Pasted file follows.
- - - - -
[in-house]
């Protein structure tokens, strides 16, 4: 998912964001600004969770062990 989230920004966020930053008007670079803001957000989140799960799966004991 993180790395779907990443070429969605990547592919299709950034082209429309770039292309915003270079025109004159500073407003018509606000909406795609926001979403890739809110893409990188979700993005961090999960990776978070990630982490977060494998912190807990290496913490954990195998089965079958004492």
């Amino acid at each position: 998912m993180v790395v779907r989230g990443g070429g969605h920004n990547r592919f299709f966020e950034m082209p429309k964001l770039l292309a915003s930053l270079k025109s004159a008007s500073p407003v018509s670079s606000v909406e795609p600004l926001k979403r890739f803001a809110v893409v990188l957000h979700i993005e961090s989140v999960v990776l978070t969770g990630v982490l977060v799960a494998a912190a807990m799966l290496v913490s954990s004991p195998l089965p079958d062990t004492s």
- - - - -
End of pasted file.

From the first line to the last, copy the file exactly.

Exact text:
[in-house]
């Protein structure tokens, strides 16, 4: 998912964001600004969770062990 989230920004966020930053008007670079803001957000989140799960799966004991 993180790395779907990443070429969605990547592919299709950034082209429309770039292309915003270079025109004159500073407003018509606000909406795609926001979403890739809110893409990188979700993005961090999960990776978070990630982490977060494998912190807990290496913490954990195998089965079958004492």
């Amino acid at each position: 998912m993180v790395v779907r989230g990443g070429g969605h920004n990547r592919f299709f966020e950034m082209p429309k964001l770039l292309a915003s930053l270079k025109s004159a008007s500073p407003v018509s670079s606000v909406e795609p600004l926001k979403r890739f803001a809110v893409v990188l957000h979700i993005e961090s989140v999960v990776l978070t969770g990630v982490l977060v799960a494998a912190a807990m799966l290496v913490s954990s004991p195998l089965p079958d062990t004492s």